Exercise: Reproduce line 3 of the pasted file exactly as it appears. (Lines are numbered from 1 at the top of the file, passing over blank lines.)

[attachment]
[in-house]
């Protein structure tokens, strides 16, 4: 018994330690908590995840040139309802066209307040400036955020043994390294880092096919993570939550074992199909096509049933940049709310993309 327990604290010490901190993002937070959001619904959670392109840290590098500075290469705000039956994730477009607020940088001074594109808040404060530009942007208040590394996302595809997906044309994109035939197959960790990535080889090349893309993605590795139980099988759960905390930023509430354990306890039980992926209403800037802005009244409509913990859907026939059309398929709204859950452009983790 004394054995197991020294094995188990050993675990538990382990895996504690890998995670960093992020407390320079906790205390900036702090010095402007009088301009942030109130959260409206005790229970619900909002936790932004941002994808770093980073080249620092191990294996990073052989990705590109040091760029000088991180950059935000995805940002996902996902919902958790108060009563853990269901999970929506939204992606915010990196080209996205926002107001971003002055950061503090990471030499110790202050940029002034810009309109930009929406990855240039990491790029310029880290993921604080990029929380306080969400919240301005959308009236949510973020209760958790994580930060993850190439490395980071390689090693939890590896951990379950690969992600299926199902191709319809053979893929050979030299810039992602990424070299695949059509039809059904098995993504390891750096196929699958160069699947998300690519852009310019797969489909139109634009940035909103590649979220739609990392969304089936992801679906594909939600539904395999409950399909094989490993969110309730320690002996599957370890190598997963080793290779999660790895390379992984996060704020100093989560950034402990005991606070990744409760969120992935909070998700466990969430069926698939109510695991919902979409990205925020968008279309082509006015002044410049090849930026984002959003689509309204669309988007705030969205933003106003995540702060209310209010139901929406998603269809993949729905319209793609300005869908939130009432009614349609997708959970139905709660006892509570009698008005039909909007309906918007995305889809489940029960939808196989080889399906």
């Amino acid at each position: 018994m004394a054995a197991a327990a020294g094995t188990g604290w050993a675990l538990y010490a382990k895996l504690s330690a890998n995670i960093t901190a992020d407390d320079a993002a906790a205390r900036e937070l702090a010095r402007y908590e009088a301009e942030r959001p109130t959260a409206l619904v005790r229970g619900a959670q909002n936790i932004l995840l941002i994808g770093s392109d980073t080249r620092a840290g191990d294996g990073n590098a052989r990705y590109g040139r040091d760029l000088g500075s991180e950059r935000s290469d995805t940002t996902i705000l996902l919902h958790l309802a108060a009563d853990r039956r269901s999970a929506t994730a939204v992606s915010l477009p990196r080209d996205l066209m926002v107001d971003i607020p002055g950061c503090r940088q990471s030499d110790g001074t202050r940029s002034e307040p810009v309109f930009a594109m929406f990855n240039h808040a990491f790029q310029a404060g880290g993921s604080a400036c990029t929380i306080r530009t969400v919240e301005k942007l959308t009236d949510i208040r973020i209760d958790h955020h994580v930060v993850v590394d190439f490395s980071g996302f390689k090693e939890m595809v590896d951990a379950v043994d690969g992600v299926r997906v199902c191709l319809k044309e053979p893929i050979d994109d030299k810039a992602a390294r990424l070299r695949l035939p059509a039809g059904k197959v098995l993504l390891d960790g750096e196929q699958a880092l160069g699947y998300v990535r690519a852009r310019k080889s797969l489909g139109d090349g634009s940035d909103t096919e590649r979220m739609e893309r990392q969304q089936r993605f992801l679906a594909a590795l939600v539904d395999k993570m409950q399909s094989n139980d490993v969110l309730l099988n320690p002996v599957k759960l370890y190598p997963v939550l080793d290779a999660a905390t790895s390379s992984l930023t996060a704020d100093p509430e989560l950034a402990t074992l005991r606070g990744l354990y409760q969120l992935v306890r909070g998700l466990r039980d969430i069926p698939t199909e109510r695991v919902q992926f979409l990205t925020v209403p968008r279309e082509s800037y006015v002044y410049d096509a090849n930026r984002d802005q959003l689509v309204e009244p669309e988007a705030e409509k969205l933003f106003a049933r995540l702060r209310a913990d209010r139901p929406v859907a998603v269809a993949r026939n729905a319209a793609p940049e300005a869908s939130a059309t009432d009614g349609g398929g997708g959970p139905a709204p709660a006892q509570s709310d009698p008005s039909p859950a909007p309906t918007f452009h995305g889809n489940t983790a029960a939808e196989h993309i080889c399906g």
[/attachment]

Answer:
């Amino acid at each position: 018994m004394a054995a197991a327990a020294g094995t188990g604290w050993a675990l538990y010490a382990k895996l504690s330690a890998n995670i960093t901190a992020d407390d320079a993002a906790a205390r900036e937070l702090a010095r402007y908590e009088a301009e942030r959001p109130t959260a409206l619904v005790r229970g619900a959670q909002n936790i932004l995840l941002i994808g770093s392109d980073t080249r620092a840290g191990d294996g990073n590098a052989r990705y590109g040139r040091d760029l000088g500075s991180e950059r935000s290469d995805t940002t996902i705000l996902l919902h958790l309802a108060a009563d853990r039956r269901s999970a929506t994730a939204v992606s915010l477009p990196r080209d996205l066209m926002v107001d971003i607020p002055g950061c503090r940088q990471s030499d110790g001074t202050r940029s002034e307040p810009v309109f930009a594109m929406f990855n240039h808040a990491f790029q310029a404060g880290g993921s604080a400036c990029t929380i306080r530009t969400v919240e301005k942007l959308t009236d949510i208040r973020i209760d958790h955020h994580v930060v993850v590394d190439f490395s980071g996302f390689k090693e939890m595809v590896d951990a379950v043994d690969g992600v299926r997906v199902c191709l319809k044309e053979p893929i050979d994109d030299k810039a992602a390294r990424l070299r695949l035939p059509a039809g059904k197959v098995l993504l390891d960790g750096e196929q699958a880092l160069g699947y998300v990535r690519a852009r310019k080889s797969l489909g139109d090349g634009s940035d909103t096919e590649r979220m739609e893309r990392q969304q089936r993605f992801l679906a594909a590795l939600v539904d395999k993570m409950q399909s094989n139980d490993v969110l309730l099988n320690p002996v599957k759960l370890y190598p997963v939550l080793d290779a999660a905390t790895s390379s992984l930023t996060a704020d100093p509430e989560l950034a402990t074992l005991r606070g990744l354990y409760q969120l992935v306890r909070g998700l466990r039980d969430i069926p698939t199909e109510r695991v919902q992926f979409l990205t925020v209403p968008r279309e082509s800037y006015v002044y410049d096509a090849n930026r984002d802005q959003l689509v309204e009244p669309e988007a705030e409509k969205l933003f106003a049933r995540l702060r209310a913990d209010r139901p929406v859907a998603v269809a993949r026939n729905a319209a793609p940049e300005a869908s939130a059309t009432d009614g349609g398929g997708g959970p139905a709204p709660a006892q509570s709310d009698p008005s039909p859950a909007p309906t918007f452009h995305g889809n489940t983790a029960a939808e196989h993309i080889c399906g």